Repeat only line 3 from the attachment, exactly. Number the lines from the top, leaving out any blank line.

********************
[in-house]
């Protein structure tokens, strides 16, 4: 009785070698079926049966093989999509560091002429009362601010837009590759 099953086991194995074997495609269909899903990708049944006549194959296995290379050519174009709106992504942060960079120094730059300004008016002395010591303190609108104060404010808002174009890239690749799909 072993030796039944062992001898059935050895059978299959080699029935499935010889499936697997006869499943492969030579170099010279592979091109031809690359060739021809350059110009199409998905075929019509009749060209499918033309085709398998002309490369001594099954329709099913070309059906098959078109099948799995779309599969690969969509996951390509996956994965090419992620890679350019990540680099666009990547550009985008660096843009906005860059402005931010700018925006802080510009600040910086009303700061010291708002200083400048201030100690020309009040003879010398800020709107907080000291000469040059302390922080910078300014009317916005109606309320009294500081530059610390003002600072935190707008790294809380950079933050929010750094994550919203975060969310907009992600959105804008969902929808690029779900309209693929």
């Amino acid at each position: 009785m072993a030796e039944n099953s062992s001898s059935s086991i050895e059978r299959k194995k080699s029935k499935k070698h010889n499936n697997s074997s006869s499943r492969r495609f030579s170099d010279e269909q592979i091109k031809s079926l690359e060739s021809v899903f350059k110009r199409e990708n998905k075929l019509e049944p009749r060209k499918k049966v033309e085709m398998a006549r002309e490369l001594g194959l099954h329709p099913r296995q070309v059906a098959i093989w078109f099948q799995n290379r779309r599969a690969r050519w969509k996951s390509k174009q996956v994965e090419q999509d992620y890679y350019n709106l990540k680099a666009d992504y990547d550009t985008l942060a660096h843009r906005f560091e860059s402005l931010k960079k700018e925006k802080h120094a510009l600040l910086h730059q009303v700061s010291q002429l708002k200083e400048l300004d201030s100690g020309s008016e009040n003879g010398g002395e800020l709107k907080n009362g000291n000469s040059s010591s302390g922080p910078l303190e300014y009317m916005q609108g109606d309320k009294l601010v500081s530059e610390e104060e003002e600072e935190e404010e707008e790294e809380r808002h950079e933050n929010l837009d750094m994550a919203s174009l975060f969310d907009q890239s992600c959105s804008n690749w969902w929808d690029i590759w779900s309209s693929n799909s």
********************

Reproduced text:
């Amino acid at each position: 009785m072993a030796e039944n099953s062992s001898s059935s086991i050895e059978r299959k194995k080699s029935k499935k070698h010889n499936n697997s074997s006869s499943r492969r495609f030579s170099d010279e269909q592979i091109k031809s079926l690359e060739s021809v899903f350059k110009r199409e990708n998905k075929l019509e049944p009749r060209k499918k049966v033309e085709m398998a006549r002309e490369l001594g194959l099954h329709p099913r296995q070309v059906a098959i093989w078109f099948q799995n290379r779309r599969a690969r050519w969509k996951s390509k174009q996956v994965e090419q999509d992620y890679y350019n709106l990540k680099a666009d992504y990547d550009t985008l942060a660096h843009r906005f560091e860059s402005l931010k960079k700018e925006k802080h120094a510009l600040l910086h730059q009303v700061s010291q002429l708002k200083e400048l300004d201030s100690g020309s008016e009040n003879g010398g002395e800020l709107k907080n009362g000291n000469s040059s010591s302390g922080p910078l303190e300014y009317m916005q609108g109606d309320k009294l601010v500081s530059e610390e104060e003002e600072e935190e404010e707008e790294e809380r808002h950079e933050n929010l837009d750094m994550a919203s174009l975060f969310d907009q890239s992600c959105s804008n690749w969902w929808d690029i590759w779900s309209s693929n799909s």